Who remembers what’s this on the picture above. That’s right, it’s a film roll from the biggest ever brand for foto equipment, Kodak Eastman.
Once upon a time, photography was a perfect business. In order to have some memories of – whatever – you needed a big clunky camera that you had to buy expensively plus you needed those film roles in varying qualities and sensitivities depending on what it was you wanted to freeze on a picture.
Once the roll was all used up you had to go to your photoshop which then developed the picture while you did not even know what the result is going to be.
Besides, if you wanted to use different film grainages, you had to swap films which meant that if the old film was not done altogether you either could rapid fire until it was done or you wasted part of the drum resulting in lots of wastage. No wonder people tried to average everything as this entire process was forbiddingly expensive.
Once photos were developed, you were able to find the good ones relegating the others to the waste bin or an old shoe box.
A single picture was precious because of this wasteful process as it carried the price of all this waste in it.
And companies like Eastman Kodak had built empires upon our memories. They provided the films, developed them, produced the chemicals and ran service outlets. They even sold cameras until – one day it all stopped and a corporate empire that stood for ages went bust in a matter of mere years.
The world changed as digital photography together with the internet and cloud solutions and picture sharing sites such as Instagram and Pinterest totally changed the game.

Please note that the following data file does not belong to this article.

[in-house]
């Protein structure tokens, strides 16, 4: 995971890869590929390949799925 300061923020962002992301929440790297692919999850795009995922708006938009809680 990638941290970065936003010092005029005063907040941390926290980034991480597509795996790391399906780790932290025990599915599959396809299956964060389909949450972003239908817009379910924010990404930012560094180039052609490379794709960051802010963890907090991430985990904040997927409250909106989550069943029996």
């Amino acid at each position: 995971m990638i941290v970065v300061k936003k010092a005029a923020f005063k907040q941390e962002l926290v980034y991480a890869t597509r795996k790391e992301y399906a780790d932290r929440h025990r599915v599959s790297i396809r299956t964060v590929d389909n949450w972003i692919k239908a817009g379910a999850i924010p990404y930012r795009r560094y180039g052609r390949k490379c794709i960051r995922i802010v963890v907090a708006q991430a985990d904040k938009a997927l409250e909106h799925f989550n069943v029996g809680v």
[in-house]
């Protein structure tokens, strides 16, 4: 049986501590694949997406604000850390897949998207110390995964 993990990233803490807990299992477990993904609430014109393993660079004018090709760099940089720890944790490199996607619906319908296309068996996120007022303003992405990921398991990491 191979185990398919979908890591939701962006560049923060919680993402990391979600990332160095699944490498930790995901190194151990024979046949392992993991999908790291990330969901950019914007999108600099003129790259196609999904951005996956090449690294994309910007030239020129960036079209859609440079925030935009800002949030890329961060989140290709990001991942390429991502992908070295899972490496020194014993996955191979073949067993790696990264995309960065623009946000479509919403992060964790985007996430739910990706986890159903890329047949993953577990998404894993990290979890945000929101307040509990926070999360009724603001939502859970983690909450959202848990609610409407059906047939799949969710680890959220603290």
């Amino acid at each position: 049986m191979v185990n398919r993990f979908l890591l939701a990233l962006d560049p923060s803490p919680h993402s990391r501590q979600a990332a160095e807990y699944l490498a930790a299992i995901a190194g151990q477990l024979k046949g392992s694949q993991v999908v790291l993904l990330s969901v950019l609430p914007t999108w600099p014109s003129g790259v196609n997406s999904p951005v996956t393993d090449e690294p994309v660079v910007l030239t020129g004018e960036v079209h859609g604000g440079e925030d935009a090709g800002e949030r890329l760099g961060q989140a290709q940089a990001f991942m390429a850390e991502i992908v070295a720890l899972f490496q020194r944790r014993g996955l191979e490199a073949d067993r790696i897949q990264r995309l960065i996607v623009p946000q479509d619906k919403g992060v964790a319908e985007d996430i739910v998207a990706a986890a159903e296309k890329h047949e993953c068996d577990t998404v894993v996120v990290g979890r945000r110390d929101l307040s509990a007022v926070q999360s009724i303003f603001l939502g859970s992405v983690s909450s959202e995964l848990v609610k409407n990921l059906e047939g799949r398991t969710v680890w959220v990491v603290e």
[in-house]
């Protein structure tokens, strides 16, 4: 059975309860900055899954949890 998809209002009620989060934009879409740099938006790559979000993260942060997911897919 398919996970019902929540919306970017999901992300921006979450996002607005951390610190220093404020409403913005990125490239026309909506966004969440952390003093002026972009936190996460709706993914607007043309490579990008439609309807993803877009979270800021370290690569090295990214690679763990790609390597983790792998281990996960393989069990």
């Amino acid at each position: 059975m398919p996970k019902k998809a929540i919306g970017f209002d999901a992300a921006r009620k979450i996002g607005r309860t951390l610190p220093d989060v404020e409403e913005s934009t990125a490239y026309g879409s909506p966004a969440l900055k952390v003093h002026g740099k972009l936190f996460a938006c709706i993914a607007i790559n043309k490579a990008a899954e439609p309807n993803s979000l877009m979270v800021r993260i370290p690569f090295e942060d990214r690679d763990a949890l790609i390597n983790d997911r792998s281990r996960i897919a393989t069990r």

A corporate giant (and a number of lesser ones) is no more. Gone.
Is this happening to big oil or indeed big energy now?
The picture (memories) business was a giant industry that had everything under its roof. Advertising enticed us to make more pictures which raised profits at companies such as Kodak that in turn bought adds in traditional media making us make more pictures and …
Do you get the picture? The disappearance of Kodak and the lesser flock did not cause pictures to disappear. There are more pictures than ever before around today recording our memories in painstaking detail and vivid color, even sound, and movement.
Now, there is an uneasy feeling in the energy industrial complex that’s something is wrong, something has changed the equation for good. The oil price has dropped to abysmal lows (that’s at least how those who sell oil see it) and everyone is holding their breath for better times – i.e. the rise of the prices again.
I have had numerous rants about the unrealistic expectations of energy executives so let’s not go down this path again.
What’s way more interesting is a much more fundamental issue. Because this time there might be more than just another swing of the curve in the offing.
Because this time a combination of factors begs to differ from earlier swings to the bottom of the price barrel.
Let’s look at the other downturns like – the one of the Eighties. We have seen all this – for the longest time, oil producing nations had gotten used the fact that the world was beating a path to their doors for getting their hands onto the black goo and some of those producers had it coming in splendid for such a long time that they grew abusive of it.